With love,

Mike Altena

 


Set the Stage

As many of you may have noticed, work has begun on the renovation of the front of the old sanctuary. The stage area will be replaced with rooms for storage.  (For those of you who were at the Congregational meeting, you may remember that the project wasn’t going to begin until all the necessary funds were received. Well Merlin, Adam and Derek from Cleveringa Construction approached the Consistory about getting started earlier so they would have inside work during the next few months. Their proposal also included waiting to send the bill until funds were available, so the Consistory approved their request).

So, the Cleveringa crew quickly moved in on Tuesday, hung some plastic, built some temporary walls and began dismantling the old stage and choir loft. The space that so often was filled with the beautiful songs of the choir and the preaching of the good news of the gospel was replaced with the sounds of hammers pounding, the screeches of crow bars prying apart lumber, cordless saws cutting through perfectly good lumber and the sad, sad sound of country western music. J Even though the stage had been built sturdy enough to drive a semi on it, by quitting time, was almost completely dismantled. The area had been cleared and was almost ready for a “new stage” for enhancing our ministry.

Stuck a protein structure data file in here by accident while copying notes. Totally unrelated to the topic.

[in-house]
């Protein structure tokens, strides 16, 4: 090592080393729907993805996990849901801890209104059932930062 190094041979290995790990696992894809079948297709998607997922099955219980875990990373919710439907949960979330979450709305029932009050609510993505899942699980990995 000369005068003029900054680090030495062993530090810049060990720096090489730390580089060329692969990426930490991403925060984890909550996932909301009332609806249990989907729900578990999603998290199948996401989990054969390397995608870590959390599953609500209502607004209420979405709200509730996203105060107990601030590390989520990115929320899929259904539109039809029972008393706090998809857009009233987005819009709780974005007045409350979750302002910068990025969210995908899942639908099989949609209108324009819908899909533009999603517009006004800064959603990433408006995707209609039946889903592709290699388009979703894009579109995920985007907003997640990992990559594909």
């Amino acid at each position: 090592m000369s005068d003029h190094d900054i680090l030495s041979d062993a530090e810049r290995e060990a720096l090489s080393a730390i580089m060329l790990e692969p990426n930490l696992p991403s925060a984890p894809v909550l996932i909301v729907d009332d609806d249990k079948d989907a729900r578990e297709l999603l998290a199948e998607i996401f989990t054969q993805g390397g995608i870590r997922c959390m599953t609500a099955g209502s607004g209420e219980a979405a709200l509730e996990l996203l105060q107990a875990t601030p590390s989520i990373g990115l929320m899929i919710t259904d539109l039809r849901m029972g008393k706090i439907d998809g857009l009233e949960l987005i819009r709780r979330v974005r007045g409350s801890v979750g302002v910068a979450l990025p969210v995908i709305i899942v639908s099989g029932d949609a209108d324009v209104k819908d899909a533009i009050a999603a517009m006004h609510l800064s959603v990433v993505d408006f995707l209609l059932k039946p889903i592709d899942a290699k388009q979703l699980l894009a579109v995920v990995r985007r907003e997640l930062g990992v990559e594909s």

Now, I’ll be honest, I’m not a very sentimental person—I don’t get too attached to anything that has fulfilled its purpose—and yet as I watched and reflected on the demolition, I felt both a sense of sadness and joy. I began thinking about all of the choir songs and special numbers that were performed on that stage. I thought about all the weddings, the baptisms, the professions of faith, the funerals that were performed by several different pastors. I even thought about the opportunity I had on May 30, 2004 to provide pulpit supply; my first since graduating seminary. I remembered Cory and the youth praise teams leading worship during YEL.

I felt sadness that the stage was gone, and yet I felt great joy when thinking about all the ways God had used that platform to reveal his love and grace to so many of you over the years. And even felt more joy when David Sandbulte brought me a vintage 16 ounce glass Mountain Dew bottle he found under the stage; complete with a soggy cigarette butt in the bottom of it. I began to wonder, did Merlin Cleveringa help build the stage when he was a teenager? Or was it from David’s dad, Henry? Did either of you ever smoke Camel straights? J

As I continued to reflect on my experience, the Spirit brought to mind the story from Luke 5 of when Jesus asked Peter if he could climb in his boat and use it as a stage to preach from. Peter humbly and eagerly welcomed him to use his stage. After he finished preaching, Jesus asked Peter if he would be willing to bring his stage out into the deeper waters to let down his nets and it was there that Jesus invited Peter to become a fisher of men. In a sense Jesus was inviting Peter to leave what was familiar and what likely had resulted in some great memories in order to risk a new adventure with a greater audience.